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I'm 6ft 4" (1.8m) and 22st (139kg). I do a fair bit of cycling, mainly spinning and mountain biking.

I would like to get into road riding so I'm looking to buy a road bike. I want to spend between £500-£750.

I've had some issues in the past with pedal shafts rounding off the crank, especially when riding hard standing up on my mountain bike.

What things should I look for when choosing a road bike? Obviously a big frame, but what are the sizes? Also, a strong crank; are there any makes that are stronger than most?

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In bicycle circles, big folks like us are called "Clydesdales". –  Jay Bazuzi Jul 27 '12 at 17:34
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Remember that most bike stuff is designed to minimize weight, with barely enough strength. For us, weight of bike is not important, but strength matters much more. Especially in frame and wheels. –  Jay Bazuzi Jul 27 '12 at 17:38

4 Answers 4

Well, you're a big guy, so a lightweight racing bike is probably not for you. You might want to look at touring bikes, and, in particular, some of the Surly models.

For the crank problem you probably should have a splined vs square crank, and you need to regularly check the torque on the crank bolts.

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Surly has a reputation for making heavy duty road bikes. Definitely check them out! –  WTHarper Jul 21 '12 at 23:41
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Splined bottom brackets tend to have weaker bearings, however. A gxp/whatever shimano makes would be best of both worlds. –  mpw Jul 23 '12 at 22:18
    
@mpw - Splined cranks are generally less likely to cam off than square cranks. Going to an external bearing setup is a whole 'nother price range. –  Daniel R Hicks Jul 24 '12 at 2:36
    
Thanks for info Daniel. I've gone for a Specialized Allez which has a Shimano Tiagra. I'll watch out for the torque settings, thanks for the heads-up! –  Steve Dunn Jul 26 '12 at 21:36

A 59-61cm frame, most likely.

Also, I would recommend you up your budget a fair bit, unless you are willing to replace the bike in a relatively short time.

The weight of a frame should not be a major consideration for you, but the lateral and vertical flex should be a primary factor. Those things will affect your direct power output. Something like a Storck Scenero would be a good choice, because they manufacturer each frame size using proportionally larger components, which means that their frames have the same excellent ride quality from a 49cm frame to a 63cm.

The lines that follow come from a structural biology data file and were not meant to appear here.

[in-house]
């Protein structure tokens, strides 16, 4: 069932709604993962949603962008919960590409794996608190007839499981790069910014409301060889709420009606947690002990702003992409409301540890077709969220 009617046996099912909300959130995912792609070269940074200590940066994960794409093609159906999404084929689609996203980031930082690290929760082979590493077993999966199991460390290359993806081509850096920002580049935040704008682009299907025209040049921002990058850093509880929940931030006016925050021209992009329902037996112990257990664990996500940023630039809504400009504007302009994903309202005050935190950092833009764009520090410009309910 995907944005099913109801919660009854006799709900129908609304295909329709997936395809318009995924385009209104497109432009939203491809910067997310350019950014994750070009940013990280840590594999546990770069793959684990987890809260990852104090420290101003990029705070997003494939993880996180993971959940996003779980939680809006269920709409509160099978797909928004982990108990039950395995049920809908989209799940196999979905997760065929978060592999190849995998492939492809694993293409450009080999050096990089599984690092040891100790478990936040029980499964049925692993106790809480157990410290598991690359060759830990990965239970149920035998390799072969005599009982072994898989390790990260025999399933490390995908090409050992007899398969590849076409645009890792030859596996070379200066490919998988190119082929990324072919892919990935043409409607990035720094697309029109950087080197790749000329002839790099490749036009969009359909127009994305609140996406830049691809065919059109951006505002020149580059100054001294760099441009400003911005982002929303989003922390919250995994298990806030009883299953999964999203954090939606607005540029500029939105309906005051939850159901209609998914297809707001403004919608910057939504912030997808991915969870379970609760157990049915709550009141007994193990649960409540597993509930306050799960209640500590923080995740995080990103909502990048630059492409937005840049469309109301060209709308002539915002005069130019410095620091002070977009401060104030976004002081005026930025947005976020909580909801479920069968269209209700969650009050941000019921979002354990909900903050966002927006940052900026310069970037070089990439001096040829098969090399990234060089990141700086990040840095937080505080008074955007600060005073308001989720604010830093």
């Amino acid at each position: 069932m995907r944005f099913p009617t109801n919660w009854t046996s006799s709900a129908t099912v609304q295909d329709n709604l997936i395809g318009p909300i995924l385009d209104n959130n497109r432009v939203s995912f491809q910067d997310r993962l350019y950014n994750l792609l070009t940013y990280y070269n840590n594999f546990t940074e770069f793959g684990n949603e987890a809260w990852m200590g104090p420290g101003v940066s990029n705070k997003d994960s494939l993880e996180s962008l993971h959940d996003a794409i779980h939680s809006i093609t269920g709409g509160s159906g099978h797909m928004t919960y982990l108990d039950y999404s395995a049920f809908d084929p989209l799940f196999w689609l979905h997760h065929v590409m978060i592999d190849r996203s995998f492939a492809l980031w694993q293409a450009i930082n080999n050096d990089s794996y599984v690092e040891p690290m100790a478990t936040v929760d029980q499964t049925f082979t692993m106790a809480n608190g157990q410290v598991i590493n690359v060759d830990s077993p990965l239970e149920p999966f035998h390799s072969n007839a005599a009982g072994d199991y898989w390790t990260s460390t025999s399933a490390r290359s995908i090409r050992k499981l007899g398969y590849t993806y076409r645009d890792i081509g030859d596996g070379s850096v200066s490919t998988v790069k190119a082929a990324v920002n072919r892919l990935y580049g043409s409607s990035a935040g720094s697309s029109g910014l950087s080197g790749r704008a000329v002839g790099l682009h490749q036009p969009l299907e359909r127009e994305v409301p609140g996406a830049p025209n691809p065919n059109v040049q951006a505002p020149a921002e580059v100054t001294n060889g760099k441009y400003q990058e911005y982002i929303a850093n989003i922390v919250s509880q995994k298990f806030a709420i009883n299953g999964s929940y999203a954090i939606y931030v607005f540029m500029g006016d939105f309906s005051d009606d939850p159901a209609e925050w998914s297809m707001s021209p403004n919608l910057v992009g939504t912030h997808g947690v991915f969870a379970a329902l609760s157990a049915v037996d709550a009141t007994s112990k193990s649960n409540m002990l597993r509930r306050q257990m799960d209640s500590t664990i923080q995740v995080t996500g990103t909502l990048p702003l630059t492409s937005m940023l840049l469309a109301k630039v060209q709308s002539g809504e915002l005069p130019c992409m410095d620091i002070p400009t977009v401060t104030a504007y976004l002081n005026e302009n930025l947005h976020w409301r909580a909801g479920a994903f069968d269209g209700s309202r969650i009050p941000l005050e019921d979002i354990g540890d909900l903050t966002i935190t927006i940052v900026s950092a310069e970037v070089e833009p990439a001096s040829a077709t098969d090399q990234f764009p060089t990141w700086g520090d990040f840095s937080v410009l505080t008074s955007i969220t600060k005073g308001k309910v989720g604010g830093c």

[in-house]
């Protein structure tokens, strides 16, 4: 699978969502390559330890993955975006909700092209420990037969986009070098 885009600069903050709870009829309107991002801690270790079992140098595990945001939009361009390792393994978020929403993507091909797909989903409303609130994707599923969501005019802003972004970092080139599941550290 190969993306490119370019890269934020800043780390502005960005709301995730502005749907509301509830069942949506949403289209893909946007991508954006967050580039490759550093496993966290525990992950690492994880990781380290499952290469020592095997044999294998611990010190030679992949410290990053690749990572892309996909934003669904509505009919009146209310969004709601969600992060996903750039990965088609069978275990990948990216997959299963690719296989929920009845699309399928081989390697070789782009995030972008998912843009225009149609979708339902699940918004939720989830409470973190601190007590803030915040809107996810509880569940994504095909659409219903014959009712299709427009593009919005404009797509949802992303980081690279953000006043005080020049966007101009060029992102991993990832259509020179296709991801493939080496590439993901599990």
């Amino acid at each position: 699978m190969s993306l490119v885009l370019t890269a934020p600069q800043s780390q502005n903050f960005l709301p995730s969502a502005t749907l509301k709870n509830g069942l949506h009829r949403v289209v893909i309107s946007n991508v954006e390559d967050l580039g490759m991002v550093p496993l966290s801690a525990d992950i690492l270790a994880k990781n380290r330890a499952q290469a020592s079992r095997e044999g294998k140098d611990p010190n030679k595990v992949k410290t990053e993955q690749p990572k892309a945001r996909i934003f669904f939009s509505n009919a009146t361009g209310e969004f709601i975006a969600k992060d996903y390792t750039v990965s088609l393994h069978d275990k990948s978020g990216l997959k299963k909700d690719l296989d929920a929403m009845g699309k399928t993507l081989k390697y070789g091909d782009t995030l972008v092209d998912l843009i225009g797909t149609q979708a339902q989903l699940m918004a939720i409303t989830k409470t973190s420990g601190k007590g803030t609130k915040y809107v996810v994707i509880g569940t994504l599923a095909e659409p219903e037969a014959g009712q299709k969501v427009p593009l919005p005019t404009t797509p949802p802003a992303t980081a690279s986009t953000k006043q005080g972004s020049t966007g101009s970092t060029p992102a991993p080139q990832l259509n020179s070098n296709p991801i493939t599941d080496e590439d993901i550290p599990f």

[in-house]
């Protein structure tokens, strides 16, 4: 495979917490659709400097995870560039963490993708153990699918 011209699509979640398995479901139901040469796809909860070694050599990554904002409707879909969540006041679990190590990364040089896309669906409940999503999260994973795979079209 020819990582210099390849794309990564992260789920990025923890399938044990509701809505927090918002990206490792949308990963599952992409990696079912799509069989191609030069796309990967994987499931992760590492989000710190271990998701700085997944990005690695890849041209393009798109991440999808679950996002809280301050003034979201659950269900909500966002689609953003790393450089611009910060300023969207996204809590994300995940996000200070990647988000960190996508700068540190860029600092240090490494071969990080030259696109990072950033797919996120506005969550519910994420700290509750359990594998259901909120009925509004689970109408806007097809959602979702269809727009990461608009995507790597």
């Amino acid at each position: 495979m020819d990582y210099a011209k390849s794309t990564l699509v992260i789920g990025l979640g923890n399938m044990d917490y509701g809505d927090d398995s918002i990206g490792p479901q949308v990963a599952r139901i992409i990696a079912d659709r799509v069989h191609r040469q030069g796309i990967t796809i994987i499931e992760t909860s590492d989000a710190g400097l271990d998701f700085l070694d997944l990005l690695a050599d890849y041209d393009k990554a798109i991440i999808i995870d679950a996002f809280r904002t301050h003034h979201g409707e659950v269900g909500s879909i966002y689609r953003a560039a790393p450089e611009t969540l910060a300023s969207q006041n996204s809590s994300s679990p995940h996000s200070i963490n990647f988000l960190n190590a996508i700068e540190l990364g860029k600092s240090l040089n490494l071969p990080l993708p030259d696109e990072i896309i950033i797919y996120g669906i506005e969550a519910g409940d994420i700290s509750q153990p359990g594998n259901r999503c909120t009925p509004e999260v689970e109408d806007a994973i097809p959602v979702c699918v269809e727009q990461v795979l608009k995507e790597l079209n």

In addition, you need to focus on buying something with a strong set of wheels, or learn to ride smoothly. Or both. A set of Xentis wheels would be my choice, although that is far outside your budget, because they have the highest rated rider weight limit of any wheel I am aware of. (120Kg) While that is lower than your weight, it is better than the Mavic (100Kg) or Zipp (85Kg-100Kg) weight limits. And as always, there is a good safety margin built in to those limits.

I hope that helps. Feel free to ask if you come up with any other questions.

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Many thanks for the info, much appreciated. I went for a 2nd hand Allez Elite (2012). –  Steve Dunn Jul 26 '12 at 21:30

Here's what I'd recommend

As others have suggested, you should avoid a stock bicycle. They're designed with the top of the bell curve in mind, and you're simply half-again as much man as the normal one. For more information on any of these topics, consult a bike shop!

  • Crankset: Since you asked specifically about them, I'll start here. The stiffest, strongest crank you can get is an a two-piece crank with an external bottom bracket. There are different types, made by different manufacturers, but they've been around long enough that they should all be durable (and as a bonus, better bearings!).

  • Sizing: The right size bicycle for you is determined by your leg length. A good shop should be able to measure you for the proper frame size. Along with stand over height, you should be measured for reach (which is a combination of your torso length and arm length), and handlebar width (measurement across shoulders, I believe).

  • Frame: Material doesn't particularly matter here. In the past, carbon has had durability issues, but that's largely been solved (so long as you select a quality manufacturer). However, with your budget in mind, steel or aluminum is a better choice.

  • Wheels: This is what you should be focusing a huge portion of your budget on. Quality, hand-spun, 3-cross wheels will last much, much longer than any pre-built wheelset.